During yesterday’s discussion with Doc Yardeni, he described an economy with employment so full that we couldn’t possibly hire 200k+ employees each month.
I disagreed. We know the labor force has shrunk considerably, and there are lots of highly qualified able-bodied individuals who would rather not work versus taking a job at a 65% pay cut. We also know it takes 150k merely to keep up with population growth, so a 200k month in a robustly expanding economy should be no big deal.
Paul Kasriel of Northern Trust has a different approach: He suggests looking at the initial jobless claims data. And instead of seasonally adjusting it, he suggests looking at the weekly initial jobless claims data on a year-over-year percent change basis — thus eliminating noise and bias.
The chart below contains such data going back to July 1999. It is complete with outliers related to hurricanes and 9/11. Through the noise, a signal can be detected. Paul observes that "Back in 2004, initial jobless claims were falling around 20% year-over-year. Currently, initial jobless claims are, for all intents and purposes, where they were a year ago. We conclude from this, therefore, that the demand for labor, while still growing, is growing at a much slower pace than it had in recent years."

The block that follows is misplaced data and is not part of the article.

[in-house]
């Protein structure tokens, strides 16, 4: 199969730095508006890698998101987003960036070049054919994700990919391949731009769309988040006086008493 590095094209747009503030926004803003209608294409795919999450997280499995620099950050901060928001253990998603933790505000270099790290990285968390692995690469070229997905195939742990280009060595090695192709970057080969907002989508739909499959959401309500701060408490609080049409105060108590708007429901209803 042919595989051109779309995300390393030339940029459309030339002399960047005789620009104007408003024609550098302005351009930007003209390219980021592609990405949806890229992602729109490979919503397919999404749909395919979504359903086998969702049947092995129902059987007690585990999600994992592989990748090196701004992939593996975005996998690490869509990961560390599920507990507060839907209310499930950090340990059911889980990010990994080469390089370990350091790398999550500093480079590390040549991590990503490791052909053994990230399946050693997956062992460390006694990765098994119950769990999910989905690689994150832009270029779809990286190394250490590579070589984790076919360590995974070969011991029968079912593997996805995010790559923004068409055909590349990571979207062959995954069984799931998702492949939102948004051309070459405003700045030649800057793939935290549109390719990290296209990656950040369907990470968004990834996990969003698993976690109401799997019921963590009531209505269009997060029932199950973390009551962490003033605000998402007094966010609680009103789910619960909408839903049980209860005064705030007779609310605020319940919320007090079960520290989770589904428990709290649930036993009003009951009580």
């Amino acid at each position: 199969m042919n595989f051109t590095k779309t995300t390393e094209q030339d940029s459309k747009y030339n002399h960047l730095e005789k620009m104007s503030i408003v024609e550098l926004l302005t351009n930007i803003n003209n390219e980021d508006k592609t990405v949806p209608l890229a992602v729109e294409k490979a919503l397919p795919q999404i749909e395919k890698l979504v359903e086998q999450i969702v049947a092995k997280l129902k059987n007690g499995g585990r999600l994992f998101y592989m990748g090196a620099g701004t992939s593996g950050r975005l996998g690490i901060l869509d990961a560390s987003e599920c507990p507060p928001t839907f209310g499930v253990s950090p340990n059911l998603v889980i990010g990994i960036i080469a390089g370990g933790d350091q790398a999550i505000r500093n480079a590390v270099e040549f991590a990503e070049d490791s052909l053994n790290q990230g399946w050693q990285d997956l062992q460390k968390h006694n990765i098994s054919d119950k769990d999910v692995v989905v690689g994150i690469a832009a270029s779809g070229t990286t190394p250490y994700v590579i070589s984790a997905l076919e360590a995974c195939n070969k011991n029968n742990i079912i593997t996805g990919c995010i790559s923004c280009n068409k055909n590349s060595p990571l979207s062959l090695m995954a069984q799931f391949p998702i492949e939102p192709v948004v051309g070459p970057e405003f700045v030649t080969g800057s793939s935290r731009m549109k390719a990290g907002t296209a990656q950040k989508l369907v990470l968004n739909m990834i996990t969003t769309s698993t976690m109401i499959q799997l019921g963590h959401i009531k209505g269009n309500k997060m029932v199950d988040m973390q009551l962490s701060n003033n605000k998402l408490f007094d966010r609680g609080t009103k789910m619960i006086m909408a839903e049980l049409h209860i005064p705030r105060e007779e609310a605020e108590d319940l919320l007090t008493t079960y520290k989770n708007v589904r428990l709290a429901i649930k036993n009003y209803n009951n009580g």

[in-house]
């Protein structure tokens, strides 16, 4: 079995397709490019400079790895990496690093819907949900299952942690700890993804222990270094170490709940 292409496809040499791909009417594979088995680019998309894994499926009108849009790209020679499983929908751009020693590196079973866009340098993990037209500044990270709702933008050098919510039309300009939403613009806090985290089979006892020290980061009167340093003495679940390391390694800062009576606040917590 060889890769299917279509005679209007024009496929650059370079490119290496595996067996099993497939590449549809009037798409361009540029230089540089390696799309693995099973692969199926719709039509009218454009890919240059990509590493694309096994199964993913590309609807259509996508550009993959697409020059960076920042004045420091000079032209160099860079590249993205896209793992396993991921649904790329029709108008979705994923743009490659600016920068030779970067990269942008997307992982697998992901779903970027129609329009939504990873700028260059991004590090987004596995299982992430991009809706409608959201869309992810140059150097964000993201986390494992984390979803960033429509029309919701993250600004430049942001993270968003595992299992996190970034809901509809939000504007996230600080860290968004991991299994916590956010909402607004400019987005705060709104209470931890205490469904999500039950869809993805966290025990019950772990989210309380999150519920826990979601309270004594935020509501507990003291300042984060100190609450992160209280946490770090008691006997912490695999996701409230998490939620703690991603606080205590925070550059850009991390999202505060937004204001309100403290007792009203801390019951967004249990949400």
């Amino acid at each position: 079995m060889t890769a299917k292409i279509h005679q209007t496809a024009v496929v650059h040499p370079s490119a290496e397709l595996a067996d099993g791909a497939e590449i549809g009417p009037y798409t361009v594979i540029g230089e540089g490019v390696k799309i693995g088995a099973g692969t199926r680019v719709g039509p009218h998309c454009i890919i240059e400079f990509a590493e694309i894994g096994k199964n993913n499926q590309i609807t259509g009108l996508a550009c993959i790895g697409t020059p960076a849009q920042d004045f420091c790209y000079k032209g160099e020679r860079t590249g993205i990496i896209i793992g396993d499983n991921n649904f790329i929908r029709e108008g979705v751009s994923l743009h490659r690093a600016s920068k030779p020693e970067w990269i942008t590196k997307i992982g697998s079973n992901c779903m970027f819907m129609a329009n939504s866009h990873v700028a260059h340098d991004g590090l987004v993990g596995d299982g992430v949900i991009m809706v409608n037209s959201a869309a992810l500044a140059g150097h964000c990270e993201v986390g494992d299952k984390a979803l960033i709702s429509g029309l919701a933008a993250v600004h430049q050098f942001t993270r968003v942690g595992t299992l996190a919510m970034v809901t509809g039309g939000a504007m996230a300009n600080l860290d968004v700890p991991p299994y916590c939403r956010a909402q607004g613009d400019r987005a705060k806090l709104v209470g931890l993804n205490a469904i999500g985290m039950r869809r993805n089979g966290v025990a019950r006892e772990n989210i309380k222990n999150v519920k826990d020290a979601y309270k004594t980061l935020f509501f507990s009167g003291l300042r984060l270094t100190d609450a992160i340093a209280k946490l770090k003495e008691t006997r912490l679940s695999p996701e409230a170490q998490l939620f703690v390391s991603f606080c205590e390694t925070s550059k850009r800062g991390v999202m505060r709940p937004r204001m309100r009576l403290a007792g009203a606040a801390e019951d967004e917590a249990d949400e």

Unemployment Insurance: Initial Claims, State Programs
% Change – Year to Year NSA, Thous
click for larger graph Source: Northern Trust
"And by the way, the recent behavior of initial jobless claims clears up some ambiguity about the interpretation of the weaker payroll growth of the past three months. Some have hypothesized that the recent weak payroll numbers are a result of a shortage of employable bodies rather than slower demand for those bodies. If that were the case, we would expect that employers would be firing considerably fewer employees now than they were a year ago. In fact, they are firing about the same number each week.
And our best guess is that in the months ahead, the year-over-year percent change in new jobless claims will be trending higher. That’s one of the reasons we expect the FOMC to be cutting the funds rate by December 12 of this year or January 31 of next year." (emphasis added)
We think that makes lots of sense . .
Weekly Jobless Claims Confirm Softening Labor Market
Northern Trust, August 3, 2006